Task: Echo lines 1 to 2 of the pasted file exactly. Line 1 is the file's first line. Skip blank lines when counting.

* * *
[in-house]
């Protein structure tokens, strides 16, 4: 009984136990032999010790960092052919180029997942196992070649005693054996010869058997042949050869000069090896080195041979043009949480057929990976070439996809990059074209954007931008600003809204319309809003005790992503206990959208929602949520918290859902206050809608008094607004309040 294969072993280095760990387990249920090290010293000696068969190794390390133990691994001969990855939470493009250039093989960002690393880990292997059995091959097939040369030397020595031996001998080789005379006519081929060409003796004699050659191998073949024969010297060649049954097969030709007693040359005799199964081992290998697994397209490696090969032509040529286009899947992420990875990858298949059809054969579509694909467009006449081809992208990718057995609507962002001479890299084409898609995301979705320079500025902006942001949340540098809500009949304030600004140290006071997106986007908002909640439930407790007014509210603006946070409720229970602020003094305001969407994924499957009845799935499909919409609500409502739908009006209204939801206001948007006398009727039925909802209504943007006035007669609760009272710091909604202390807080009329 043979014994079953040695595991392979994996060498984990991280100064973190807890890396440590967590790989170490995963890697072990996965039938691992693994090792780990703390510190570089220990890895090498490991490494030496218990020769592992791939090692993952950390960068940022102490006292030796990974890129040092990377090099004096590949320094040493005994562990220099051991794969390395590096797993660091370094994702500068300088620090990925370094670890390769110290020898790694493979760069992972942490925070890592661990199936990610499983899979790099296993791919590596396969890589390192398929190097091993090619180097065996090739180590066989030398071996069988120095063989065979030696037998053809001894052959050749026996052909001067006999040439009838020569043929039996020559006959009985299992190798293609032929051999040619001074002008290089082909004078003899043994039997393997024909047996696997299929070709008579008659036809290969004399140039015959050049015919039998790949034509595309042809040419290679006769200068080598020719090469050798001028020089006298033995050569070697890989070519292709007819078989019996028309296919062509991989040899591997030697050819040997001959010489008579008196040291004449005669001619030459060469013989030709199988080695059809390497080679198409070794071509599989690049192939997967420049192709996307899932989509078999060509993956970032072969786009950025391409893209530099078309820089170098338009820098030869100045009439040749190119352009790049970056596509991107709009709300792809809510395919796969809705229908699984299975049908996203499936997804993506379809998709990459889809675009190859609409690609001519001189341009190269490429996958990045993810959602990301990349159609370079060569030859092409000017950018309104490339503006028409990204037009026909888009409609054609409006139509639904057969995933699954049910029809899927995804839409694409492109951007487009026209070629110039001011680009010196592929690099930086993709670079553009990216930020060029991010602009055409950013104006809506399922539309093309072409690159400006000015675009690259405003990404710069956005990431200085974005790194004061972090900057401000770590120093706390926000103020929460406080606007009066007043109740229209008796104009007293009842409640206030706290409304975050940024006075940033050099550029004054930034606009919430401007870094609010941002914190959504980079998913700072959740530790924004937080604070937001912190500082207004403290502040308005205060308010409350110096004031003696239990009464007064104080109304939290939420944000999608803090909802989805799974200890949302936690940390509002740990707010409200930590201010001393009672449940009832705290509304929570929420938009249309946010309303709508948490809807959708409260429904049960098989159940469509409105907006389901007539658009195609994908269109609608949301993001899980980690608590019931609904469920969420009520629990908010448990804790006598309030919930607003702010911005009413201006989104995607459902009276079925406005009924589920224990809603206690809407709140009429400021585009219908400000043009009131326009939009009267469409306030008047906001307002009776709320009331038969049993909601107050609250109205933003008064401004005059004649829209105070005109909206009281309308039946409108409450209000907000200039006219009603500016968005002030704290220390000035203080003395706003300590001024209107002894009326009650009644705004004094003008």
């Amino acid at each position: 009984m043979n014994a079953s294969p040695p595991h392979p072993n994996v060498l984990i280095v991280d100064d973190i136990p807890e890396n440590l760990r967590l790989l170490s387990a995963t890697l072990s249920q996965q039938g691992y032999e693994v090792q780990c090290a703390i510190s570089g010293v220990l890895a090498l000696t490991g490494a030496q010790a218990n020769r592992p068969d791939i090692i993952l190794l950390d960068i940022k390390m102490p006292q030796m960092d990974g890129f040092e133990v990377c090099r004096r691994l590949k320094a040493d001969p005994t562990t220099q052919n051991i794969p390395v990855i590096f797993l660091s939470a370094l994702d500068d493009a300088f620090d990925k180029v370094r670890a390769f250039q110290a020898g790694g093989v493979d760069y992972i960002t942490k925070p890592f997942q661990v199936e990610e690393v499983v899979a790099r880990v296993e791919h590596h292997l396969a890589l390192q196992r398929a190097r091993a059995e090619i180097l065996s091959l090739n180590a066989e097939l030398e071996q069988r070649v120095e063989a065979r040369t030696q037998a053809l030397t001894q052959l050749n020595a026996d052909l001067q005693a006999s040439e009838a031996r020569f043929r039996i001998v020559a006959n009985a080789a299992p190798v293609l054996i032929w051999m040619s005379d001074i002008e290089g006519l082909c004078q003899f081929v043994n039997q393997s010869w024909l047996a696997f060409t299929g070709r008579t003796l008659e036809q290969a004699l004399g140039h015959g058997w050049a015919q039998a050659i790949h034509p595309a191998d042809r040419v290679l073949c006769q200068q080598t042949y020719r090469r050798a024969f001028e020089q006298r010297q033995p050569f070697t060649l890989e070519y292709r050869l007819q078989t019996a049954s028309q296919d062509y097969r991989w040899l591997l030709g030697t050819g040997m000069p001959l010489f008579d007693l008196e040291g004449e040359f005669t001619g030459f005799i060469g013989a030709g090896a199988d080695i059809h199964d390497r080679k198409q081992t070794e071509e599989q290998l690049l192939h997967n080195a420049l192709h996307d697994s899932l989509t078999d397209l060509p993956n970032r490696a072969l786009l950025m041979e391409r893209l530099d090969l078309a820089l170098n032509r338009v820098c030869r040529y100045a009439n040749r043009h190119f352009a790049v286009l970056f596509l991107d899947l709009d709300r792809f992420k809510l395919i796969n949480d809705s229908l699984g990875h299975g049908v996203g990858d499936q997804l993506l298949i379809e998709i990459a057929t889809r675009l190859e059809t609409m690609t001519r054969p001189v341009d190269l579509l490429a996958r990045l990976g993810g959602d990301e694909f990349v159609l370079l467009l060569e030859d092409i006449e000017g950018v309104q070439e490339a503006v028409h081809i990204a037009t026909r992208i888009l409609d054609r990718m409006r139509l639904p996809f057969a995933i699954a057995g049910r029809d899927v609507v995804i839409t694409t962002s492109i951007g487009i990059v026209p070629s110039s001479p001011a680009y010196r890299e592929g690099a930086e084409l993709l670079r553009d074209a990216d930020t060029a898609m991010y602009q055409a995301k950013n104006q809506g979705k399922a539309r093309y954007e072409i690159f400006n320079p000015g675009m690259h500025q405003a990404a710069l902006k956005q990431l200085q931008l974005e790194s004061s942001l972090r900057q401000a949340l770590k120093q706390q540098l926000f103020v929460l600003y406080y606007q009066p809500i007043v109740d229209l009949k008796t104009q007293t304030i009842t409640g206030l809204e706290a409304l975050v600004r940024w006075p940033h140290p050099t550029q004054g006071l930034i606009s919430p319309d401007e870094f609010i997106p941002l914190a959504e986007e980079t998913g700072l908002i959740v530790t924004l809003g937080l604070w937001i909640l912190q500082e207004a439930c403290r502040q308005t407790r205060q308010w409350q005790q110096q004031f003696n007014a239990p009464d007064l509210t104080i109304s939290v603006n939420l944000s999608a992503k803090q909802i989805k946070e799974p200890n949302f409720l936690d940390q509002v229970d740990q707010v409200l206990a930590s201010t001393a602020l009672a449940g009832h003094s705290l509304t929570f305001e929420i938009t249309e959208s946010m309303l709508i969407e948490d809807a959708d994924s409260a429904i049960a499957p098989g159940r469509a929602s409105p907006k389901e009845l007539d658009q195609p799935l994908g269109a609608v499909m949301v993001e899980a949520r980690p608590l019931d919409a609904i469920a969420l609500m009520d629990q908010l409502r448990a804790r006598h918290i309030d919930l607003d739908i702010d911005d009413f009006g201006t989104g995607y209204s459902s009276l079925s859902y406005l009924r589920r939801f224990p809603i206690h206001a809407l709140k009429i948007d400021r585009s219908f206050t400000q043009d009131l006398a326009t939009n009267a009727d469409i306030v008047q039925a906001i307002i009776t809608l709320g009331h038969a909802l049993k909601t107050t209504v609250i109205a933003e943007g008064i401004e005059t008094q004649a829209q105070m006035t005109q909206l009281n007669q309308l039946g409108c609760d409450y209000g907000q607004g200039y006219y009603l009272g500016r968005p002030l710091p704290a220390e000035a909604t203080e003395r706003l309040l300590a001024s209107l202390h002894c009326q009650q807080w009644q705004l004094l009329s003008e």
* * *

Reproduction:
[in-house]
């Protein structure tokens, strides 16, 4: 009984136990032999010790960092052919180029997942196992070649005693054996010869058997042949050869000069090896080195041979043009949480057929990976070439996809990059074209954007931008600003809204319309809003005790992503206990959208929602949520918290859902206050809608008094607004309040 294969072993280095760990387990249920090290010293000696068969190794390390133990691994001969990855939470493009250039093989960002690393880990292997059995091959097939040369030397020595031996001998080789005379006519081929060409003796004699050659191998073949024969010297060649049954097969030709007693040359005799199964081992290998697994397209490696090969032509040529286009899947992420990875990858298949059809054969579509694909467009006449081809992208990718057995609507962002001479890299084409898609995301979705320079500025902006942001949340540098809500009949304030600004140290006071997106986007908002909640439930407790007014509210603006946070409720229970602020003094305001969407994924499957009845799935499909919409609500409502739908009006209204939801206001948007006398009727039925909802209504943007006035007669609760009272710091909604202390807080009329 043979014994079953040695595991392979994996060498984990991280100064973190807890890396440590967590790989170490995963890697072990996965039938691992693994090792780990703390510190570089220990890895090498490991490494030496218990020769592992791939090692993952950390960068940022102490006292030796990974890129040092990377090099004096590949320094040493005994562990220099051991794969390395590096797993660091370094994702500068300088620090990925370094670890390769110290020898790694493979760069992972942490925070890592661990199936990610499983899979790099296993791919590596396969890589390192398929190097091993090619180097065996090739180590066989030398071996069988120095063989065979030696037998053809001894052959050749026996052909001067006999040439009838020569043929039996020559006959009985299992190798293609032929051999040619001074002008290089082909004078003899043994039997393997024909047996696997299929070709008579008659036809290969004399140039015959050049015919039998790949034509595309042809040419290679006769200068080598020719090469050798001028020089006298033995050569070697890989070519292709007819078989019996028309296919062509991989040899591997030697050819040997001959010489008579008196040291004449005669001619030459060469013989030709199988080695059809390497080679198409070794071509599989690049192939997967420049192709996307899932989509078999060509993956970032072969786009950025391409893209530099078309820089170098338009820098030869100045009439040749190119352009790049970056596509991107709009709300792809809510395919796969809705229908699984299975049908996203499936997804993506379809998709990459889809675009190859609409690609001519001189341009190269490429996958990045993810959602990301990349159609370079060569030859092409000017950018309104490339503006028409990204037009026909888009409609054609409006139509639904057969995933699954049910029809899927995804839409694409492109951007487009026209070629110039001011680009010196592929690099930086993709670079553009990216930020060029991010602009055409950013104006809506399922539309093309072409690159400006000015675009690259405003990404710069956005990431200085974005790194004061972090900057401000770590120093706390926000103020929460406080606007009066007043109740229209008796104009007293009842409640206030706290409304975050940024006075940033050099550029004054930034606009919430401007870094609010941002914190959504980079998913700072959740530790924004937080604070937001912190500082207004403290502040308005205060308010409350110096004031003696239990009464007064104080109304939290939420944000999608803090909802989805799974200890949302936690940390509002740990707010409200930590201010001393009672449940009832705290509304929570929420938009249309946010309303709508948490809807959708409260429904049960098989159940469509409105907006389901007539658009195609994908269109609608949301993001899980980690608590019931609904469920969420009520629990908010448990804790006598309030919930607003702010911005009413201006989104995607459902009276079925406005009924589920224990809603206690809407709140009429400021585009219908400000043009009131326009939009009267469409306030008047906001307002009776709320009331038969049993909601107050609250109205933003008064401004005059004649829209105070005109909206009281309308039946409108409450209000907000200039006219009603500016968005002030704290220390000035203080003395706003300590001024209107002894009326009650009644705004004094003008």